Associates Pays Wyly
To End Proxy Fight for 5 Years
Company Insists $10 Million Payment
Doesn't Amount to Corporate Greenmail
By JERRY GUIDERA
Staff Reporter of THE WALL STREET JOURNAL
Dissident investor Sam Wyly accepted a $10 million
payment from Computer Associates International Inc. to abandon
his proxy battle with the big software maker, raising questions from
corporate-governance reformers whose ideas he championed.
Mr. Wyly, who had advocated board independence and
railed against big payments to executives as he fought to unseat members
of the Computer Associates board, also pledged not to launch any
takeover battles or proxy fights for five years.
As part of the deal, Computer Associates, whose stock
has been suffering amid a string of losses and a federal investigation
of its accounting, also agreed to add an independent director to its
11-member board shortly after the company's annual meeting Aug. 28. Mr.
Wyly will have no say over the new nominee but took credit for the
company's pledge to add another board member.
The company said the deal benefited shareholders by
avoiding a management distraction, and saved the company the cost of
fighting Mr. Wyly. But shareholder advisers blasted both sides for
reaching a closed-door deal and likened the payment to stock awards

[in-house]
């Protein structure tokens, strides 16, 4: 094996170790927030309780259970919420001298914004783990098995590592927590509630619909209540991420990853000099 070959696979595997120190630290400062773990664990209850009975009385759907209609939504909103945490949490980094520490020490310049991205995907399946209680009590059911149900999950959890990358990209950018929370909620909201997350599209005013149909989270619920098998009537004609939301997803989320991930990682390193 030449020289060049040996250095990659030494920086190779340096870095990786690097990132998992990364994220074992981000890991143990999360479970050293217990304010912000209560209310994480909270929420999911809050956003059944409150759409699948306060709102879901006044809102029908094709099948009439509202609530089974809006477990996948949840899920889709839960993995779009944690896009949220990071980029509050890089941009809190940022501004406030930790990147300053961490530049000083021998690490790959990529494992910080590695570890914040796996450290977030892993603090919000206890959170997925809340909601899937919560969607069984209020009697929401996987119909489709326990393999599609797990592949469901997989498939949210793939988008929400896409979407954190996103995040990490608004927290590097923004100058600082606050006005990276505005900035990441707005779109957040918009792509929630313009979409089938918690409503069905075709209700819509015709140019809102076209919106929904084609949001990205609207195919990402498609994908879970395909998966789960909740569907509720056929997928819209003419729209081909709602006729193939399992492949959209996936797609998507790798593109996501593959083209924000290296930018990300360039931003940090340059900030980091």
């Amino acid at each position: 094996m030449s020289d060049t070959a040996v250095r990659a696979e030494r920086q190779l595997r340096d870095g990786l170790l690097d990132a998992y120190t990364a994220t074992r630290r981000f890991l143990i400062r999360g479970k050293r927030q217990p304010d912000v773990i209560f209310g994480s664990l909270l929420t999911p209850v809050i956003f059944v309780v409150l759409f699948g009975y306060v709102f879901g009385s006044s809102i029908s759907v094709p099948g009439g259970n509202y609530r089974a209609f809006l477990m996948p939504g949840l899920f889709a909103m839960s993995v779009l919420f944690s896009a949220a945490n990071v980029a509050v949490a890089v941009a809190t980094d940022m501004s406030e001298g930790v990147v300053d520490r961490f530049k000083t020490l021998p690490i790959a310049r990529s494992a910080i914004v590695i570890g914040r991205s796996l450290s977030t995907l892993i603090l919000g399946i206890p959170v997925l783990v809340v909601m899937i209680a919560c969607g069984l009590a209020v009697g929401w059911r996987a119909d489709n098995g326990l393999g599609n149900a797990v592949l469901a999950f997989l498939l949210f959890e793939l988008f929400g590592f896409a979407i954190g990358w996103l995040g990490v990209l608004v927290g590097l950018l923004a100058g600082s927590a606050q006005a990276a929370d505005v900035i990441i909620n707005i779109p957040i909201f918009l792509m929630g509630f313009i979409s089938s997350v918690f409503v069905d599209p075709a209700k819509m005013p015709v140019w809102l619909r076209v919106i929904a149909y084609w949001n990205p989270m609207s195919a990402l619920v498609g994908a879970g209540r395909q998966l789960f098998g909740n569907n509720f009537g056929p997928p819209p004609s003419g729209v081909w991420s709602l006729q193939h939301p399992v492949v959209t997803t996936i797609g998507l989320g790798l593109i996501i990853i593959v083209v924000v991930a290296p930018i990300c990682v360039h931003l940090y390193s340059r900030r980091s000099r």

popularized by takeover targets in the 1980s to ward off takeover
"It's a strange thing to prove your commitment to
corporate governance by paying greenmail to a noisy investor," said Pat
McGurn, of Institutional Shareholder Services, a proxy advisory firm
that backed Mr. Wyly's prior proxy effort last summer. "This says as
much about CA as it does about Sam Wyly. I would rather have had the $10
million paid out as a dividend to shareholders."
"This payoff raises deep concerns about behavioral
governance problems at Computer Associates," said Ted White, director of
corporate governance for the California Public Employees' Retirement
System, or Calpers, which owns 5.76 million CA shares. He called the
payment "offensive" to shareholders.
The $10 million payment, in addition to obtaining the
no-fight pledge, extends for two years an existing noncompete agreement
Mr. Wyly signed when he sold a company he managed, Sterling Software
Inc., to Computer Associates for about $3.9 billion in March 2000. As
part of the Sterling sale, Mr. Wyly had signed the five-year pledge in
exchange for nearly $16 million, according to regulatory filings, 25% of
which was slated to cover Mr. Wyly's noncompete pact.
Mr. Wyly's slate of four board nominees lost by a
margin of more than three to one last year and his latest five-nominee
slate was facing an uphill battle. He "clearly had no way to win this
fight," said Heather O'Loughin, an analyst for State Street Global
Advisors, which owns 2.2% of Computer Associates shares. "It's a modest
way for Sam Wyly to declare victory and close the book on this chapter."
The agreement came early Wednesday after days of
negotiations between Mr. Wyly and Computer Associates Chief Executive
Sanjay Kumar, according to Stephen Perkins, president of Ranger
Governance Ltd., an arm of Mr. Wyly's Dallas-based hedge fund.
Both Computer Associates and Mr. Perkins rejected the
assertions of corporate-governance advocates. "I don't care what they
conclude," said Mr. Perkins, "I'm very confident that we advanced the
ball on corporate-governance issues and that this is good for CA holders
and good for Ranger." Said Charlie Holleran, a spokesman for Computer
Associates, "This is not greenmail."
Write to Jerry Guidera at
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Updated July 25, 2002